Wednesday, May 27, 2015

Wondrous Words Wednesday 42

Wondrous Words Wednesday is a weekly meme hosted by Kathy at the Bermuda Onion where you "can share new words that you’ve encountered or spotlight words you love. Feel free to get creative!"

So, rather than having fun making wondrous words wednesdays posts, instead I have been reading Hugo nominated materials in order to be an informed voter. Ask me if I have been having fun. Go ahead, ask me.

NO!  So far, other than two of the novels, the work has ranged from meh, okay to downright infuriatingly bad as far as I am concerned. If you try to stage a coup to take over an award you should darn well make sure you do it by nominating stories that are actually worth reading.  Not marginal stuff seasoned with total dreck! 

Enough about that ... I have reached the magic number 42 with my posts, cool! Here are some of the interesting words I have run into ... 

He struggled into the haptic feedback suit, ...

haptic /ˈhaptik/
1. Of or relating to the sense of touch, in particular relating to the perception and manipulation of objects using the senses of touch and proprioception.
Origin: Late 19th century: from Greek haptikos 'able to touch or grasp', from haptein 'fasten'.

And a quick google search turns up several companies working on making functional haptic gaming devices, plus some vaguely creepy stuff "(ick). 

Control VR - one of several projects listed at 

lined with ura sedge from Northeast China

Ura sedge is Carex meyeriana grass, considered one of the three ancestral treasures of Northeast China ginseng (人參), mink fur (貂皮), carex meyeriana grass (烏拉草). Carex is a vast genus of almost 2,000 species of perennial grassy plants in the family Cyperaceae, commonly known as sedges. Also known as wu-la grass, is a warm, springy, fibrous grass that was used to line shoes.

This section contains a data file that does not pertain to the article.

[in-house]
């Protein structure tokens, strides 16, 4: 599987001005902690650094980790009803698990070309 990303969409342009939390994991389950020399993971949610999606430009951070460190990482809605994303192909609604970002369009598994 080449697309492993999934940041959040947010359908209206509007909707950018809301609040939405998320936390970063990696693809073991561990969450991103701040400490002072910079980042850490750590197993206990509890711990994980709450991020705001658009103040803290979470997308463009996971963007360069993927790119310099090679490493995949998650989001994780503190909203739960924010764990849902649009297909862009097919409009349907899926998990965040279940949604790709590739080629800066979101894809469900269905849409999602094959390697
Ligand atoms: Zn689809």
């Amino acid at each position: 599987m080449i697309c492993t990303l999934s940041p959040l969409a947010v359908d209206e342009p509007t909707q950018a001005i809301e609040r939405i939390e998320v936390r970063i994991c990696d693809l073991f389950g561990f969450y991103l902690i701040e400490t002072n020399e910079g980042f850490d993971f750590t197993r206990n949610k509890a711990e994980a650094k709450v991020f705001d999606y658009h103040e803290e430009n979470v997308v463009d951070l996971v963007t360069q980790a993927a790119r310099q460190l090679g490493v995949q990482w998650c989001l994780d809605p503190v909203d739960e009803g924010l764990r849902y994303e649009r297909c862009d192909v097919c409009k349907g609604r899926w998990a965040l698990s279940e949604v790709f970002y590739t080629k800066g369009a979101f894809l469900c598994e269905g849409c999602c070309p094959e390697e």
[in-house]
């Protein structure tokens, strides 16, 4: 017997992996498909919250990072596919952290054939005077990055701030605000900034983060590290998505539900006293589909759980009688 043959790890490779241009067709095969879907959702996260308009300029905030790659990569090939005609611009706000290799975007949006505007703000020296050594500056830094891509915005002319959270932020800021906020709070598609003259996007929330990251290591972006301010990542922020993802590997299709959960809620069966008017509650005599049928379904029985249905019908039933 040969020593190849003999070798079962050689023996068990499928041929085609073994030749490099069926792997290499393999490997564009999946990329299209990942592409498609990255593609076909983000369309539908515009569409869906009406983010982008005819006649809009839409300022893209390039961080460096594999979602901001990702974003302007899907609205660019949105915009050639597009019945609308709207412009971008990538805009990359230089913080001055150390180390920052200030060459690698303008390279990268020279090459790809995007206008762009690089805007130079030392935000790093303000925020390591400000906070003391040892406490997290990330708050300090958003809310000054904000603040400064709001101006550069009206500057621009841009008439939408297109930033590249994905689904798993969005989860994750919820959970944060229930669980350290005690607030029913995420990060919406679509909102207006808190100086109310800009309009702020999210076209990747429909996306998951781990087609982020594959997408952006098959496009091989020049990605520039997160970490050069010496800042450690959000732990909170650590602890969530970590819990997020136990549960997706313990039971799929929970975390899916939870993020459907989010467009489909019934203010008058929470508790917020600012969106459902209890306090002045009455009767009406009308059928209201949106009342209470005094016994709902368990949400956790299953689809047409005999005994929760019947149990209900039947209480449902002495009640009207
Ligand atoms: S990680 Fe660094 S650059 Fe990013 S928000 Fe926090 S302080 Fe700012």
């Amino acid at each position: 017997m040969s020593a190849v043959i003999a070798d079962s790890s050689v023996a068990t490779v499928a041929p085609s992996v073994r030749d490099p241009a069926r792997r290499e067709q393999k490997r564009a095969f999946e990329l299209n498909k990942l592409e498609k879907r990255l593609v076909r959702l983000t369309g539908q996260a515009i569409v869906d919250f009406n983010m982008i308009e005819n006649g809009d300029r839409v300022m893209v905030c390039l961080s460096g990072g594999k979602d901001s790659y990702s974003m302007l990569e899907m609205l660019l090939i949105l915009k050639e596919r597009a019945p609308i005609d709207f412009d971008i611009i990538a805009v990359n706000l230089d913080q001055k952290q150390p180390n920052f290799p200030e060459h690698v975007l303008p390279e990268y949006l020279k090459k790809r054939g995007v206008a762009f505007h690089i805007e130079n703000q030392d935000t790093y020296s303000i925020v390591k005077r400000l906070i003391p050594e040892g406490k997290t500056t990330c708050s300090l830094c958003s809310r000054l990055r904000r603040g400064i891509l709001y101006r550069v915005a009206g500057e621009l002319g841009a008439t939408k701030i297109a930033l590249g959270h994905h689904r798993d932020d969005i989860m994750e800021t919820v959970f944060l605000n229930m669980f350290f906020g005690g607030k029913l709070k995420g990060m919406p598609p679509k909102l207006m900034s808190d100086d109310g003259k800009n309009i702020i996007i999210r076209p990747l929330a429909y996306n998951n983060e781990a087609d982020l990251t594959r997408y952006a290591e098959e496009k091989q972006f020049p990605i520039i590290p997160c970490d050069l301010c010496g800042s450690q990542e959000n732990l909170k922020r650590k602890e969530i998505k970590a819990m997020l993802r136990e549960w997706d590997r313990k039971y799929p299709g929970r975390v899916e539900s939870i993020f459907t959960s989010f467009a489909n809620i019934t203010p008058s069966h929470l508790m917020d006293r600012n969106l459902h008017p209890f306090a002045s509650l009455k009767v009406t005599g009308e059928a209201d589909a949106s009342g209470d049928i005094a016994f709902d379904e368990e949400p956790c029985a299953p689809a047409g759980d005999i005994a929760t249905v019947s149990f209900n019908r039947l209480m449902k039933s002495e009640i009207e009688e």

her eyes were both myopic and presbyopic

presbyopic \ˌprez-bē-ˈō-pē-ə, ˌpres-\

1: a visual condition which becomes apparent especially in middle age and in which loss of elasticity of the lens of the eye causes defective accommodation and inability to focus sharply for near vision

Ah, I knew the concept but not the word for it. So, okay - but how could you tell that by just looking at a person ? Weird.

plans are currently under way to build a global-scale very-long-baseline interferometry (VLBI) aperture-synthesis radio telescope system. 

interferometer /ˌin(t)ərfəˈrämədər/ 

An instrument in which the interference of two beams of light is employed to make precise measurements.

Interferometry makes use of the principle of superposition to combine waves in a way that will cause the result of their combination to have some meaningful property that is diagnostic of the original state of the waves. Two waves with the same frequency combine and the resulting pattern is determined by the phase difference between the two waves—waves that are in phase will undergo constructive interference while waves that are out of phase will undergo destructive interference. Most interferometers use light or some other form of electromagnetic wave.